Location
    Farncombe, Surrey, England
    Posts
    15,677
    Quote Originally Posted by MK27 View Post
    So this should be pretty much foolproof, is what you are saying.
    Yes, on any Unix-based OS it should be fine.

    --
    Mats
    Compilers can produce warnings - make the compiler programmers happy: Use them!
    Please don't PM me for help - and no, I don't do help over instant messengers.

  11. #11
    Registered User
    Join Date
    Oct 2008
    Location
    TX
    Posts
    2,047
    Quote Originally Posted by matsp View Post
    Indeed, I agree with that. But like brewbuck says, should the command interpreter (shell) decide to resolve the link and find the actual file, and replace argv[0] with that, it would break MANY applications that rely on this.

    --
    Mats
    IMO the shell fork()'s a copy and calls exec()'s thereby overlaying the shell copy with a copy of the program and it's inside the exec() call that the shell follows the symlink to the program it actually points too.
    Last edited by itCbitC; 02-24-2009 at 02:28 PM.

  12. #12
    Captain Crash brewbuck's Avatar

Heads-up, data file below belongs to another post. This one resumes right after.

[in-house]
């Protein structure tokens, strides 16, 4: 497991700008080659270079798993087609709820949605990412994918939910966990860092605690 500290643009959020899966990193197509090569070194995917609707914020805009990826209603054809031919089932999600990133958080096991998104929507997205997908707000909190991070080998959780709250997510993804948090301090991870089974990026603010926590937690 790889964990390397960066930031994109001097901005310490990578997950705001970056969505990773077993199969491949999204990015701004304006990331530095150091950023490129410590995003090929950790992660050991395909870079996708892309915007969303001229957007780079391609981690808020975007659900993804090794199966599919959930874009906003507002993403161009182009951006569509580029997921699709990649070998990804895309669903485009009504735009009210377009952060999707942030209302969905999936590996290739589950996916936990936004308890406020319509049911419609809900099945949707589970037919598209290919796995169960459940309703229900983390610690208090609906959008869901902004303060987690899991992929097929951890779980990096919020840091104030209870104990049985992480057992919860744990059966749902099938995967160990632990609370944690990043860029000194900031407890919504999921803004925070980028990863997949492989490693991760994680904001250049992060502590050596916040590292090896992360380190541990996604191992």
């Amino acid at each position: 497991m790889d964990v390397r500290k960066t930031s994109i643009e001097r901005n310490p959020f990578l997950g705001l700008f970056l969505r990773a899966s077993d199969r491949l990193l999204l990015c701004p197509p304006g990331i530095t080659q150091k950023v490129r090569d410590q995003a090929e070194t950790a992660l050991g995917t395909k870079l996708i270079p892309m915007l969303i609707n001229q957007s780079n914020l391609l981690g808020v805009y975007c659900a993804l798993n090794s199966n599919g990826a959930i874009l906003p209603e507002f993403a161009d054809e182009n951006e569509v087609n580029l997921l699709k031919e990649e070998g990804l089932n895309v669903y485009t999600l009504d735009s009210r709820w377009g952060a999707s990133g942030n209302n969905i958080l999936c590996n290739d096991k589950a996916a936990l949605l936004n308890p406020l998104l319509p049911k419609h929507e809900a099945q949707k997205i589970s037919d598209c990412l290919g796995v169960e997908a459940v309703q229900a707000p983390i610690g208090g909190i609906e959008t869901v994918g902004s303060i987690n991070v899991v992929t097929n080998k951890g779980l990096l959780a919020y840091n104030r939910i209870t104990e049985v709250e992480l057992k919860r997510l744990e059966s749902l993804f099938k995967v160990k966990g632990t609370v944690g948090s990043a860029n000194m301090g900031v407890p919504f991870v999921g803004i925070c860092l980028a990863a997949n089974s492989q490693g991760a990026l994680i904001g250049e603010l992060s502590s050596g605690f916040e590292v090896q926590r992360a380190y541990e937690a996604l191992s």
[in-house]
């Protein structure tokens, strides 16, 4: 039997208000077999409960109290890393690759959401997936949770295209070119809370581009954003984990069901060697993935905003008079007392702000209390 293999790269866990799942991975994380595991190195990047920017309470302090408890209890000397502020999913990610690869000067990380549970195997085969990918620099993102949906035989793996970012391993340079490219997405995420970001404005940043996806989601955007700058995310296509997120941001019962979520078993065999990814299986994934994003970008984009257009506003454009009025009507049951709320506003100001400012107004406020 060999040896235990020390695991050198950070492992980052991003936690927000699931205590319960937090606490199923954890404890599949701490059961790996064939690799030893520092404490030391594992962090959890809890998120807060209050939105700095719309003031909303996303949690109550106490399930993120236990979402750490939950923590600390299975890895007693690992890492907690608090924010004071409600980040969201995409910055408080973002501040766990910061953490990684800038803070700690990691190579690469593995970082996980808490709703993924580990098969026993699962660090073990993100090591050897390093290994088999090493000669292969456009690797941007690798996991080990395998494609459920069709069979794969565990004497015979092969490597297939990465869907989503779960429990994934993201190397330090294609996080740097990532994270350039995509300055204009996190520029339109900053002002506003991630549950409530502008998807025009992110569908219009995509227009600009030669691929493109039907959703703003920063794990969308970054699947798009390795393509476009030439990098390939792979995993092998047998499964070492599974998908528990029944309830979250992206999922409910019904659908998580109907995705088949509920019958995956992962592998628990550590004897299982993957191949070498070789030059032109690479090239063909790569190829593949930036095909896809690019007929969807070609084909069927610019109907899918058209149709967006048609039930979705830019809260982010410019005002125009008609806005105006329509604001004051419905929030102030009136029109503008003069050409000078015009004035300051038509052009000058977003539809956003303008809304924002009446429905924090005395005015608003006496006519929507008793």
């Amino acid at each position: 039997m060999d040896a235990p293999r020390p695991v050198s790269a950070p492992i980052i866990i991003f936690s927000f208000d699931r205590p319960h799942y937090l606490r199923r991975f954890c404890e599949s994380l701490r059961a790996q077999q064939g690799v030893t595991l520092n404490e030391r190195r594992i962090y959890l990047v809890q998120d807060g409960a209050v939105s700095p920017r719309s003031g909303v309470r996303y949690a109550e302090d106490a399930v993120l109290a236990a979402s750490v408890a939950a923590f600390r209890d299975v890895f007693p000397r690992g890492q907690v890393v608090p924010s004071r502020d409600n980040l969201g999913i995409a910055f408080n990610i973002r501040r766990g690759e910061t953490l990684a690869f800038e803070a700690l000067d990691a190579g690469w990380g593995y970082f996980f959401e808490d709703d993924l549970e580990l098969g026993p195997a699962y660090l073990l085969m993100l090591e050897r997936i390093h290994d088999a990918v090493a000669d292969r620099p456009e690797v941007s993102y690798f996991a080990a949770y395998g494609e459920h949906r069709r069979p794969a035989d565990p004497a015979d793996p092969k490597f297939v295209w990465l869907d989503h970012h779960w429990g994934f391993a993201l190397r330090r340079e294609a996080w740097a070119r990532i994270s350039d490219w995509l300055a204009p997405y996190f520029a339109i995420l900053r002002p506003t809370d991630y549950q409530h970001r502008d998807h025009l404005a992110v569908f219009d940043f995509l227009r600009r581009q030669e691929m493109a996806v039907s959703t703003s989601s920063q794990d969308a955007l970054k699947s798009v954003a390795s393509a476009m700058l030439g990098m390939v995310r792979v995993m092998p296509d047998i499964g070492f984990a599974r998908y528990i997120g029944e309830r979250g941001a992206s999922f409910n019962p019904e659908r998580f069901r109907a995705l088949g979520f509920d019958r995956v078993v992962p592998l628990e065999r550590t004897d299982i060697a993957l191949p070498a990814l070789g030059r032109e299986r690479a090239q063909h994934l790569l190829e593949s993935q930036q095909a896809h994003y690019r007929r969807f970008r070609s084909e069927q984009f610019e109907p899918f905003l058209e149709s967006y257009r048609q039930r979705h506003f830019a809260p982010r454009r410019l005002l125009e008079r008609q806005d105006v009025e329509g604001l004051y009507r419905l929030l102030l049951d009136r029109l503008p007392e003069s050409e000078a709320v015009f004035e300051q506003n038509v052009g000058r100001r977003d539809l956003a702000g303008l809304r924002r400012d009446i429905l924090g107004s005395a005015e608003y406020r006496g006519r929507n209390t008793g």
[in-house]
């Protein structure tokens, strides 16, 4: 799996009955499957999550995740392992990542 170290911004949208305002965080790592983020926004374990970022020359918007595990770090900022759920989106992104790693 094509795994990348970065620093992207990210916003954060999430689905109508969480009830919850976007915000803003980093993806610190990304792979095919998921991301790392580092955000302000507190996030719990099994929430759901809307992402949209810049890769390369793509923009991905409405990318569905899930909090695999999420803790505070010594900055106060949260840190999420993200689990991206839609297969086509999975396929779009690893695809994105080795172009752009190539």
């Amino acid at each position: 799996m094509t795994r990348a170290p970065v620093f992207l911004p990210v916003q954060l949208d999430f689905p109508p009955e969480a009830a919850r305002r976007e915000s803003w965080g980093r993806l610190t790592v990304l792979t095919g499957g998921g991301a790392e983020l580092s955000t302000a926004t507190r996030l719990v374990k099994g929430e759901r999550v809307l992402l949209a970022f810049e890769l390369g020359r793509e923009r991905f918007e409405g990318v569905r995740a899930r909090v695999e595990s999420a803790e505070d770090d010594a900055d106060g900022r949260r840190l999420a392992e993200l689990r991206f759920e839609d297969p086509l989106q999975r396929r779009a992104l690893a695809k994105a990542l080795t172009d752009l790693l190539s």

Join Date
    Mar 2007
    Location
    Portland, OR
    Posts
    7,230
    Quote Originally Posted by itCbitC View Post
    IMO the shell fork()'s a copy and calls exec()'s thereby overlaying the shell copy with a copy of the program and it's inside the exec() call that the shell follows the symlink to the program it actually points too.
    The shell doesn't follow the symlink. It doesn't care if it's a link or not. The OS is what resolves the link.

    Applications should never know, nor care, whether they are working with links or real files. That defeats the purpose of links.
    Code:
    //try
    //{
    	if (a) do { f( b); } while(1);
    	else   do { f(!b); } while(1);
    //}

  13. #13
    Registered User
    Join Date
    Oct 2008
    Location
    TX
    Posts
    2,047
    Quote Originally Posted by brewbuck View Post
    The shell doesn't follow the symlink. It doesn't care if it's a link or not. The OS is what resolves the link.